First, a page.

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Sunday, March 20, 2011


Dr Adam Mohamed has launched a powerful book that will strike a chord with anyone who has ever found themselves touched by emotional suffering. In 1986, on a road from Standerton to Volksrust, Dr Mahomed and his wife Noorjehan lost their three young daughters in a single, tragic car accident. Now, more than 20 years later, and with Noorjehan having passed away in 2005, Dr Mohamed is sharing their experience with others.

Titled Journey Into The Unknown (STE Publishers), the book gathers together Noorjehan's prolific, cathartic writings in the wake of the deaths of Shamima, Humeira and Nadia that had been gathering dust on a shelf in Dr Mohamed's home in Durban, where he has a dental practice. It then adds in Dr Mahomed's own reflections, along with a number of speeches delivered by Noorjehan and Dr Mahomed at various forums over the years - and the result is a compelling, page-turning journey into the lives of two South Africans who together faced a tragedy of inconceivable proportions.

"It was the late Professor Fatima Meer who encouraged first Noorjehan and then me to write down the brutal event that took our three beautiful girls from us, as a way of articulating our feelings, and the challenges that we faced in the wake of Shamima, Humeira and Nadia's deaths," says Dr Mahomed. "The writings were not initially meant for publication, but over the years both Noorjehan and I were asked to speak out about coping with the loss of children and it became increasingly clear that this journey needed to be shared with others, hence the book."

Although Journey Into The Unknown details the all-too-familiar experiences of parents going through the loss of a child: challenges such as the stress on the parents' relationship, moments of clarity set against moments of immense grief, questioning, feeling and wading through pain are set in stark relief by the writings of this couple.

The book is also a spiritual touchpoint for those seeking answers to why they have undergone an emotional suffering of any sort - this, in particular, is brought to life through Dr Mahomed's essay at the end of the book where he reflects deeply on the life-changing experience he has gone through, losing his three daughters and then Noorjehan in 2005. "I realised we were sleepwalking through life and now live each day, fully present," he says.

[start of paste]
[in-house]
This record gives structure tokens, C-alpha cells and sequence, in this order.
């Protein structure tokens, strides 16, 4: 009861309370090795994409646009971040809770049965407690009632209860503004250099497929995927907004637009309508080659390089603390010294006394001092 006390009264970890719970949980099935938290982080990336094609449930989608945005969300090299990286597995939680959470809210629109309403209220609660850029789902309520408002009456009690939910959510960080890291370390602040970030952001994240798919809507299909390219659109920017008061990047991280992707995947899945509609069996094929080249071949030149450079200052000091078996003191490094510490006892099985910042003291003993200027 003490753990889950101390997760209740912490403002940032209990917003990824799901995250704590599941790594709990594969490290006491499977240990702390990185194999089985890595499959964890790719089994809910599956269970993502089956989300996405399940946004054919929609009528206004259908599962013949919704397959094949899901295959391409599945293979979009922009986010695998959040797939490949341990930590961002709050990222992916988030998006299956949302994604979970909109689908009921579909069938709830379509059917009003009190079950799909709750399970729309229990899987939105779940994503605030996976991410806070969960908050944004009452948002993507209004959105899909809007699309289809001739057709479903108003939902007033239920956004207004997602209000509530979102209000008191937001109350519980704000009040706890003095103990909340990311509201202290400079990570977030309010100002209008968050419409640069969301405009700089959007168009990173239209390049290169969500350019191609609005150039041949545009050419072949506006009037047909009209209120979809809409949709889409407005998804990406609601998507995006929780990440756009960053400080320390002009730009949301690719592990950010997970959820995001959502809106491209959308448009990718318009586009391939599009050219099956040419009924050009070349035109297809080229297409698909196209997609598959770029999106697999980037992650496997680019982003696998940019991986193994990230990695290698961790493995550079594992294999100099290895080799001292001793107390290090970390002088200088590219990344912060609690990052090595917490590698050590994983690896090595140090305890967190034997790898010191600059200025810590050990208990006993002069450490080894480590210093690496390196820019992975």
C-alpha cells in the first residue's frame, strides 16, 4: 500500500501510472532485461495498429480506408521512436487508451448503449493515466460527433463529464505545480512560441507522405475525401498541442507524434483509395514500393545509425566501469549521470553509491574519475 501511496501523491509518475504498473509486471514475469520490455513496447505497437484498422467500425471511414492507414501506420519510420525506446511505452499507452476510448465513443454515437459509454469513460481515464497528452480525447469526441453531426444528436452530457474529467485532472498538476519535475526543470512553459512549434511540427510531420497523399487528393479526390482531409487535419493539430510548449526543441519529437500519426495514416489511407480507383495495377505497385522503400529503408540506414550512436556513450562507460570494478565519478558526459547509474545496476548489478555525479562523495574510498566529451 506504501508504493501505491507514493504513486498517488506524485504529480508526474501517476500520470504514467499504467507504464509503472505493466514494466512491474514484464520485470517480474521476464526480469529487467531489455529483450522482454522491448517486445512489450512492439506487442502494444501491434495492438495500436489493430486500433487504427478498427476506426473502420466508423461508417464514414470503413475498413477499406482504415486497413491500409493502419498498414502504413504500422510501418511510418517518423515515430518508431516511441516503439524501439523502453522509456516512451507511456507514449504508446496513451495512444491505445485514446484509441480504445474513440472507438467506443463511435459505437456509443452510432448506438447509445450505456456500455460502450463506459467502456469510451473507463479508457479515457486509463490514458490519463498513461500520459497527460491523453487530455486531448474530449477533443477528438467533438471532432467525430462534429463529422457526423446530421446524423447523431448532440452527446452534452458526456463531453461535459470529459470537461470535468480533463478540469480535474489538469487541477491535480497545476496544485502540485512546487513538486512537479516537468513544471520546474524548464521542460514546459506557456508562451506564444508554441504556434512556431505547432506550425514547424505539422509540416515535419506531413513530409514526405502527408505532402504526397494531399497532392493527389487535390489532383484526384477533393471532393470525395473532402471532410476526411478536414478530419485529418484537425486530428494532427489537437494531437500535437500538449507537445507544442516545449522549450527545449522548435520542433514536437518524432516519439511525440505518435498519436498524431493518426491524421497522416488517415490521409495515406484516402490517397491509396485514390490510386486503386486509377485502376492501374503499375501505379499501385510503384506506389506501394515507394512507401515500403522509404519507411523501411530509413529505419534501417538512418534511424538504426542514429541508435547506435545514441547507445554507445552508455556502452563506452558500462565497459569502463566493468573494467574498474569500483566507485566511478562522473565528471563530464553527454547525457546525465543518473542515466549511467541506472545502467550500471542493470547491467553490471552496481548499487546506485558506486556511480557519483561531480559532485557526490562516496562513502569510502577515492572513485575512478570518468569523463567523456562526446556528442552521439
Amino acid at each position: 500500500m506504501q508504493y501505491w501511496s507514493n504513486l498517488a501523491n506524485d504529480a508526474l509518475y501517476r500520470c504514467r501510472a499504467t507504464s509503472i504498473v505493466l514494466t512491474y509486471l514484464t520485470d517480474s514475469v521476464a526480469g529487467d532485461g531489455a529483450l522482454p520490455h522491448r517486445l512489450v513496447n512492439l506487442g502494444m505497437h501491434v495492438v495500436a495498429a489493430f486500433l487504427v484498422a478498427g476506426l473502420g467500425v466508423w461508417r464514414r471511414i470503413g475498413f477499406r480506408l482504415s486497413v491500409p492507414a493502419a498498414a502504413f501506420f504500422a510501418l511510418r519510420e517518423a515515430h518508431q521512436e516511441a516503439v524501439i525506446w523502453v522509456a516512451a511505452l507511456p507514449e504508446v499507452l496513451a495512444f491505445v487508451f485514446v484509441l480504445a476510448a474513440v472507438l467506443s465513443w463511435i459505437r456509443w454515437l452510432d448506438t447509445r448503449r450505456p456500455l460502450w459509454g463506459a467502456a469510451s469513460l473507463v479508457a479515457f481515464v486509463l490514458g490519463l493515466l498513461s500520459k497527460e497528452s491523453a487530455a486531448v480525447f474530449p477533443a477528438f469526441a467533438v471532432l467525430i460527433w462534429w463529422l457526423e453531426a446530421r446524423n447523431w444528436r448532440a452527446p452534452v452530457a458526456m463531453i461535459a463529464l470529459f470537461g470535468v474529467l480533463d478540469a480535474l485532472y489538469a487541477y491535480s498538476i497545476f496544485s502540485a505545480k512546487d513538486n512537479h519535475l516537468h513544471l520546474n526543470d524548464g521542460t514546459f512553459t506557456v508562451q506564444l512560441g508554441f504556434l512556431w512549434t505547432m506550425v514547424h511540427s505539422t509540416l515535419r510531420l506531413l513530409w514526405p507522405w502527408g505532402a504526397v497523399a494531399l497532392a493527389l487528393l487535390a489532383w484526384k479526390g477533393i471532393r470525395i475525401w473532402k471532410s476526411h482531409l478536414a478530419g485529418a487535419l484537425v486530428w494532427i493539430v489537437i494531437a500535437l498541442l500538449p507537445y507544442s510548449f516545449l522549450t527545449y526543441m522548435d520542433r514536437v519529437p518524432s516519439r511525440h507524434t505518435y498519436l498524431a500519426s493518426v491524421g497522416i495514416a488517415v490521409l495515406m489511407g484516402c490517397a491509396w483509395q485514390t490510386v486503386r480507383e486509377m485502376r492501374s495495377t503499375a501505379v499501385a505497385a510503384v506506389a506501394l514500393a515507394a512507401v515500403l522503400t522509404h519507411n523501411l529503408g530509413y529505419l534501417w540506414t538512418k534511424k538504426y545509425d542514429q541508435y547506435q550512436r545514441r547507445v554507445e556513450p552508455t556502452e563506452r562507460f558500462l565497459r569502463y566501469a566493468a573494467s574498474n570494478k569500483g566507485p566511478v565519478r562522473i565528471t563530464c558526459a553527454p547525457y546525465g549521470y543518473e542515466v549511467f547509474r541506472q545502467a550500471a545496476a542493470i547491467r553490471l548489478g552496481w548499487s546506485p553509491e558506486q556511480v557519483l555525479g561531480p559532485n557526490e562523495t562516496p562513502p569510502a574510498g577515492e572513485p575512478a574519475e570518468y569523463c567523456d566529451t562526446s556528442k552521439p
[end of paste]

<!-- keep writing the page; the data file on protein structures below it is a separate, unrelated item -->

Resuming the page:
Journey into the Unknown begins with some surprising elements as both Noorjehan and Dr Mahomed set out their childhoods and emergence into adulthood as Muslims in apartheid South Africa. Indeed, the presence of apartheid looms large during the almost unbearable descriptions of the accident that claimed the lives of their three daughters: brought to the Volksrust Hospital, with Dr Mahomed in theatre, Noorjehan - herself bleeding - is asked by a nurse for her details. "When I said that my surname was Mahomed, she stopped writing suddenly and, with a strange look on her face, informed me that I was in the wrong section. I was in the part of the hospital reserved for Europeans only and I could not be admitted there," Noorjehan writes, in a poignant reminder of apartheid's inhumanity.

Dr Mahomed, now 70, owns a dental practice in Durban where he oversees three dentists working for him. In this semi-retirement mode, he's determined to follow the path that Journey into the Unknown will take him on next. "It's been a long time coming," he says simply. "Most people leave children and grandchildren as their legacy. Noorjehan and I can't do that. What we can do is leave this book to speak to those who need it."

Dr Mahomed is involved in a number of charitable projects including scholarships and helping to start the Shahumna Assessment Centre for the hearing impaired in Durban. Proceeds from the sale of Journey into the Unknown will go to charitable endeavours including the funding of much-needed dialysis machines for the Chatsworth community.

Journey into the Unknown is available at leading book stores at a cost of R120 incl. VAT.